Testing, Testing ... Does Anybody Know Why?

Have schools gone test crazy? With accountability the watchword of the day, it sometimes seems that way. But the purpose of all this testing should be to help instructors improve their teaching and to help learners progress. Yet, all too often, that seems to be the least important purpose for tests; and many times the tests used can't generate information instructors can really use.

To see why, let's take a look at the way one teacher, Mrs. Anthony, uses tests for different purposes:

- At the beginning of the school year, Mrs. Anthony gives her class a pretest. It tells her which learners are ready to study what parts of the curriculum, and gives her a detailed diagnostic skill profile for each learner. She uses that information to decide how to individualize instruction for each learner.

- Each lesson includes a progress test or other assessment activity. It tells Mrs. Anthony and her learners how well they understand the lesson, and what they need to review before going on.

- At the end of each unit, Mrs. Anthony gives a summative test, which lets her see the big picture of how her learners grasped the major themes and skills in the unit. Then, she can decide what individual review work her learners need before they go on to the next unit.

- Each spring, her school system administers a certification test based on state curriculum standards for her class. It shows how well her class has mastered the state standards, but d'esn't provide detailed diagnostic information for her to use. In fact, the test results don't even come back until after the end of the school year.

Defining the Tests

Often, tests create more heat than light when it comes to data-driven teaching decisions. To see why, let's look at what's in each kind of test:

Pretests. There are two kinds of pretests. Both are criterion-referenced, so they include a sample of questions that represent your curriculum:

- Pretests for Readiness. These check for mastery of prerequisites to a given part of the curriculum. It's useful for deciding where to start learners in an individualized curriculum.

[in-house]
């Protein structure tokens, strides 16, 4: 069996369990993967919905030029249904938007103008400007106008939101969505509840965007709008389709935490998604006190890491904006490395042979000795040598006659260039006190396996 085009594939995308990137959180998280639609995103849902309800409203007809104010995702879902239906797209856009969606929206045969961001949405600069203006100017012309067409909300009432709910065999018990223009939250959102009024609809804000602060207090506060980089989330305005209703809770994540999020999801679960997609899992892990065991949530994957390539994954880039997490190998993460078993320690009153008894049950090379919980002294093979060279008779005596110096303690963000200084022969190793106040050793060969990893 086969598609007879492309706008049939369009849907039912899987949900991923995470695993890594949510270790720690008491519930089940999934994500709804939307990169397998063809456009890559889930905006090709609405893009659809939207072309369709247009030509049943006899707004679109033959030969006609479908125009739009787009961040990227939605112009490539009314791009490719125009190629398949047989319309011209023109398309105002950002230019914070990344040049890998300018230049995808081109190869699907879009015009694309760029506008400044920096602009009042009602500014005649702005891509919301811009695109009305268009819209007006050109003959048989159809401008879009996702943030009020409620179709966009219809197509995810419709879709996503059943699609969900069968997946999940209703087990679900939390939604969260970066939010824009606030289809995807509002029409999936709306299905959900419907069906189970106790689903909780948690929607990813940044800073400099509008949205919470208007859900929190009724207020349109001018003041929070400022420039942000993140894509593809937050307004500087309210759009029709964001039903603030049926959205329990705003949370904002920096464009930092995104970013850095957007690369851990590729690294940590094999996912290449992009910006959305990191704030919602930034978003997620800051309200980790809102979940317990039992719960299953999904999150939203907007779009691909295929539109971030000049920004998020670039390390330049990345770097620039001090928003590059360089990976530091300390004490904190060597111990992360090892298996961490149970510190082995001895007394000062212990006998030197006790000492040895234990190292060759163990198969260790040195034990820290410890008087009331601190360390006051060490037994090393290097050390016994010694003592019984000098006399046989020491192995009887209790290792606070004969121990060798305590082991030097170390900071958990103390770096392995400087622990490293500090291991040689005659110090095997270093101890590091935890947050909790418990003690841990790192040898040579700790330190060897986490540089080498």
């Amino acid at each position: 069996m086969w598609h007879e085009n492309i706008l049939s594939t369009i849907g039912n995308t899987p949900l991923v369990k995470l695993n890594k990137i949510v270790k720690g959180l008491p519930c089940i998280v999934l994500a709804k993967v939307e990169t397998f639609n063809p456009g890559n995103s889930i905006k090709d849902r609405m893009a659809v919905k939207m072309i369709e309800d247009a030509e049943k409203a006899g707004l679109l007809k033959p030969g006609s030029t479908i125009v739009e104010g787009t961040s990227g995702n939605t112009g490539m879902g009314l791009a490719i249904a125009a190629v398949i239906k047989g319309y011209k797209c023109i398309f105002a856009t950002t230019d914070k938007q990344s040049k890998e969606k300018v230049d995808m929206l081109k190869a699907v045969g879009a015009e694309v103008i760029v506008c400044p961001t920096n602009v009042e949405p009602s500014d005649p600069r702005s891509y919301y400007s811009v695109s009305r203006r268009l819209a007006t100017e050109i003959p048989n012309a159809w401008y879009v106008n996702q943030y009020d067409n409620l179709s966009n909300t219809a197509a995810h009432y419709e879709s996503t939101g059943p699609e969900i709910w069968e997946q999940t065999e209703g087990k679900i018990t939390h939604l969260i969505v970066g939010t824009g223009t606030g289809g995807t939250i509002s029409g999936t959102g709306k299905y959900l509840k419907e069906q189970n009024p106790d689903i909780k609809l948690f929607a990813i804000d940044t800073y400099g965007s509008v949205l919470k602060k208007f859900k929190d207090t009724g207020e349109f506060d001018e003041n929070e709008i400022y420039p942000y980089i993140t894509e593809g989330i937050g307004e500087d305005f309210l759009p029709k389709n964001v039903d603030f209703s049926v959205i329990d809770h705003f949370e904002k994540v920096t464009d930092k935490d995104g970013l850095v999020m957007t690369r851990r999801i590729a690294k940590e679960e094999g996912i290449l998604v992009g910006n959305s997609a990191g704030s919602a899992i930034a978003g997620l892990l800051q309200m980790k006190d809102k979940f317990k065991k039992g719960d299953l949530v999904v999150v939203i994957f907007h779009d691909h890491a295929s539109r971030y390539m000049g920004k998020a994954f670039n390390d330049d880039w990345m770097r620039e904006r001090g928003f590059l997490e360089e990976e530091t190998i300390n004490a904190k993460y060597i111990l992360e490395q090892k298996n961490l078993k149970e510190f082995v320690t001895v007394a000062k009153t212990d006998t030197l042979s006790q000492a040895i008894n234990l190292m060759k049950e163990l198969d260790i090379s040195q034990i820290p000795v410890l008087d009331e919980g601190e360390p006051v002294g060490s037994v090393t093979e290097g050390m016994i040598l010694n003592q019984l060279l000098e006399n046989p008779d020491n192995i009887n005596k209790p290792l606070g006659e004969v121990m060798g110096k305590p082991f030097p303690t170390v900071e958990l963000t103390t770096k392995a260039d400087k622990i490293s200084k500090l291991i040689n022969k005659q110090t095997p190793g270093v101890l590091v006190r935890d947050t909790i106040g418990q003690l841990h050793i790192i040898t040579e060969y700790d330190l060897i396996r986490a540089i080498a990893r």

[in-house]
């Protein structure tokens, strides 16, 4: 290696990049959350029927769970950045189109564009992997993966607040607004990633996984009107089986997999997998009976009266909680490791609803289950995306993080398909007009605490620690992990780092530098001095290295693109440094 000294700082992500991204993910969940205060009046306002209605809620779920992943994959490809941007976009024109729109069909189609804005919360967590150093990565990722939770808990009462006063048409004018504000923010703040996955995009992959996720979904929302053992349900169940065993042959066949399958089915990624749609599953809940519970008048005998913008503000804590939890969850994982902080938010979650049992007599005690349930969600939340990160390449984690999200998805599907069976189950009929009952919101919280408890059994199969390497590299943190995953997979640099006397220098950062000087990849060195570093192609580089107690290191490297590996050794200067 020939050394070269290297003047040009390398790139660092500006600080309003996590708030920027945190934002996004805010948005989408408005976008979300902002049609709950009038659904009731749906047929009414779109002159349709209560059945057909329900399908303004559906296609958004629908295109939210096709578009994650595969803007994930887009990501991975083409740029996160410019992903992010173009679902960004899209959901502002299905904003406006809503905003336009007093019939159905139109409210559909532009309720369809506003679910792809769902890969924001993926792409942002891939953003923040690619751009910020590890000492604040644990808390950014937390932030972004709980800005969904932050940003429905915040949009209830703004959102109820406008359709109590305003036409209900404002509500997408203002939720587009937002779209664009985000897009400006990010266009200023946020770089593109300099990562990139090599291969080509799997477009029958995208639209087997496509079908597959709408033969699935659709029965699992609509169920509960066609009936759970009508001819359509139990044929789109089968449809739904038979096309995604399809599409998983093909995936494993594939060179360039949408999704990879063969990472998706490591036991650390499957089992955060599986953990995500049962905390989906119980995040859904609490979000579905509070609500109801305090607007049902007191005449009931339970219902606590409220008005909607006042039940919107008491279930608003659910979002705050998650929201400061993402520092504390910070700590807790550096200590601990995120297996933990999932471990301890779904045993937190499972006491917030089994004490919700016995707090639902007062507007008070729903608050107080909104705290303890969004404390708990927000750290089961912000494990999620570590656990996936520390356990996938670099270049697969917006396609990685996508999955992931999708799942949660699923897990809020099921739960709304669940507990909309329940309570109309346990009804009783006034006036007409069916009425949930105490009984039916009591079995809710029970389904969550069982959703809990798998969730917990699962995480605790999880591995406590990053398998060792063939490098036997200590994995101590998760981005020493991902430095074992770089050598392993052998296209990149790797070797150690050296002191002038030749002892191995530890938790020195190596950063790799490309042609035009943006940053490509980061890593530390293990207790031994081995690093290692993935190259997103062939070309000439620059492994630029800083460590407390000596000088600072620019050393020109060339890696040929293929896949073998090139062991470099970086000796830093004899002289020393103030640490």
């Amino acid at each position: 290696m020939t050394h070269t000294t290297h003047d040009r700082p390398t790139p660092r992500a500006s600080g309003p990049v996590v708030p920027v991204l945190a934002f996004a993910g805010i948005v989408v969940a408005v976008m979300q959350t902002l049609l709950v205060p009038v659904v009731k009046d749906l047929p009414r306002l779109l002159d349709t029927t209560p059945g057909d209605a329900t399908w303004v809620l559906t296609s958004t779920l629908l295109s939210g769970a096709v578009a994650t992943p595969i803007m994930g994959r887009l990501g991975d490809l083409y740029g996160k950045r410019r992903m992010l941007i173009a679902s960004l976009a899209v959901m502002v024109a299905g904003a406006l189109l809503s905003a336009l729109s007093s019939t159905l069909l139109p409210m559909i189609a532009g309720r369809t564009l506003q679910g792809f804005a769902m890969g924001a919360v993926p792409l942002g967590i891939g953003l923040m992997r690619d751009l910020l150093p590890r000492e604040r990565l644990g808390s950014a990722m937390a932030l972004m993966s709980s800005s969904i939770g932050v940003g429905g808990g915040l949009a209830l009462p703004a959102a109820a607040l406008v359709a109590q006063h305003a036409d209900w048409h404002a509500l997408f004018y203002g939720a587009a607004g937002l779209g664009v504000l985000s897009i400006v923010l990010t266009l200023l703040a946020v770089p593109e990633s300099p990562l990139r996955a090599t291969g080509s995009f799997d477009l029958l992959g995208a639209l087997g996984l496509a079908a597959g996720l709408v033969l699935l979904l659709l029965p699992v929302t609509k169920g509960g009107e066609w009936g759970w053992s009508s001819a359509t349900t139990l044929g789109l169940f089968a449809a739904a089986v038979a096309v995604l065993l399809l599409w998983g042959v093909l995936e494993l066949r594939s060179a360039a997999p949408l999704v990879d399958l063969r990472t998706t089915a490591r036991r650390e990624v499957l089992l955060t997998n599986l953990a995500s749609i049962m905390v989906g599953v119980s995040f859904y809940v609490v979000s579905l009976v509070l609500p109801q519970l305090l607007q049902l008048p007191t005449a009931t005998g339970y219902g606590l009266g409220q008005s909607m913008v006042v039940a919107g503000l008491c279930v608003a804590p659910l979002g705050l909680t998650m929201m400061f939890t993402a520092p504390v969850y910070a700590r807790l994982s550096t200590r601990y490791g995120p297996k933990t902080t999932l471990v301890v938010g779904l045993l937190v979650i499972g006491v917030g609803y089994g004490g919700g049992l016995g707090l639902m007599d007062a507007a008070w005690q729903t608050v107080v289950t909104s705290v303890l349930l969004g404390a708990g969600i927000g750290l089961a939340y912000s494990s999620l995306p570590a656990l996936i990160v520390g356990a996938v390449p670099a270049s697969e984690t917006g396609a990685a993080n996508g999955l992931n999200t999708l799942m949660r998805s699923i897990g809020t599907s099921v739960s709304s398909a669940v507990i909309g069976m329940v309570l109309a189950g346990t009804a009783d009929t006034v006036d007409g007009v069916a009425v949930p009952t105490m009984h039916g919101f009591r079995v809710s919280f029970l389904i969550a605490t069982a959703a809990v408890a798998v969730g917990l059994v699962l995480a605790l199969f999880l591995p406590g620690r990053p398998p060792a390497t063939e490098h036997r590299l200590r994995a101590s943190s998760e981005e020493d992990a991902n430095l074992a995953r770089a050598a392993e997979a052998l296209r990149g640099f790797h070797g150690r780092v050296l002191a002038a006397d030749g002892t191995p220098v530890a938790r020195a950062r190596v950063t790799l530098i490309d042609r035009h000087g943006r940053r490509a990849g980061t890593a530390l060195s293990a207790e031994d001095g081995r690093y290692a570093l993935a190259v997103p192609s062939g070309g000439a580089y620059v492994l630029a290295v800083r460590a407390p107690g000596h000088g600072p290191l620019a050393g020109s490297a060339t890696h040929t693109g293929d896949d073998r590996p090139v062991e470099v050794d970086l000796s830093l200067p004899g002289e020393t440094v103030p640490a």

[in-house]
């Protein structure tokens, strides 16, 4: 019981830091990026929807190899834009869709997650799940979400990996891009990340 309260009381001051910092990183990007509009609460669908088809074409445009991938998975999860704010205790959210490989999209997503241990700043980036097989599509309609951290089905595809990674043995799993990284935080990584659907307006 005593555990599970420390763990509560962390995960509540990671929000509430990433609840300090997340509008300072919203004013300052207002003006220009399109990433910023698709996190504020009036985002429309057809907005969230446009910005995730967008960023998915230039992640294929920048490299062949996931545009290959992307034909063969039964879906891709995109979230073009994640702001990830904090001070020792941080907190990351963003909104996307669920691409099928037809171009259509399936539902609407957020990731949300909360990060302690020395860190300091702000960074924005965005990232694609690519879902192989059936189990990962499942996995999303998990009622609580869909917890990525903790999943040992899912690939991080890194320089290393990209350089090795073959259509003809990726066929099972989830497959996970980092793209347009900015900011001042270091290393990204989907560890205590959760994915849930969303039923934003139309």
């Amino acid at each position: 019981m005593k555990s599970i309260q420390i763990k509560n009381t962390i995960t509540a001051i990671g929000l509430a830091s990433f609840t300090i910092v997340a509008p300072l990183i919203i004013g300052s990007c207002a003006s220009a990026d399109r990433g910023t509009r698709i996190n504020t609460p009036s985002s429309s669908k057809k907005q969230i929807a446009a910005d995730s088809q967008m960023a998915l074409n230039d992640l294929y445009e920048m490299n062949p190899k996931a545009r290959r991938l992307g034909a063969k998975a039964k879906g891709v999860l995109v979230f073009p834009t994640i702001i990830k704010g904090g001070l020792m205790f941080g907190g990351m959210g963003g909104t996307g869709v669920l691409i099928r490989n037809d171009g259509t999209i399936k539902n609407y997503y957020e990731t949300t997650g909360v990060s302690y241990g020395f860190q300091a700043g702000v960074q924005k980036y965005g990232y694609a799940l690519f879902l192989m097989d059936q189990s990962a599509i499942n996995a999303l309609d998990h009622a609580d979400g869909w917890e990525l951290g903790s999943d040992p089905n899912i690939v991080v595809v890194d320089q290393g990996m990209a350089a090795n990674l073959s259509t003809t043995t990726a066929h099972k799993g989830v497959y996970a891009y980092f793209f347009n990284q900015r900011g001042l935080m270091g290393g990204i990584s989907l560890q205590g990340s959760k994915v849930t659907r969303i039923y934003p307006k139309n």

- Pretests for Need. This is a version of the summative test. In an individualized curriculum, you can use it to decide if a learner should skip a given part of the curriculum.

Lesson Quiz and Mastery Tests. These are the short criterion-referenced tests that are embedded in day-to-day instruction. Their purpose is to check the understanding of a specific detailed learning objective, and to provide immediate feedback to instructors and learners to help them decide what to study next.

Summative Tests. These are the relatively long unit tests and final exams written by you or your district. They are administered at the end of a large block of instruction, and often are used as the basis of a grade. Typically they are a competency-based sample of the highest-level objectives of the curriculum. Point scores, percentage scores and grades are the most common means of reporting results, though it's also common to report back which items each learner got wrong.

Certification Tests. These are the long statewide tests administered one to three times per year, at two or three grade levels. They often are used to control promotion to the next grade or graduation. Some are criterion-referenced, but some are norm-referenced tests, which allow you to compare your learners' performance against a national comparison group.

 

Testing Problems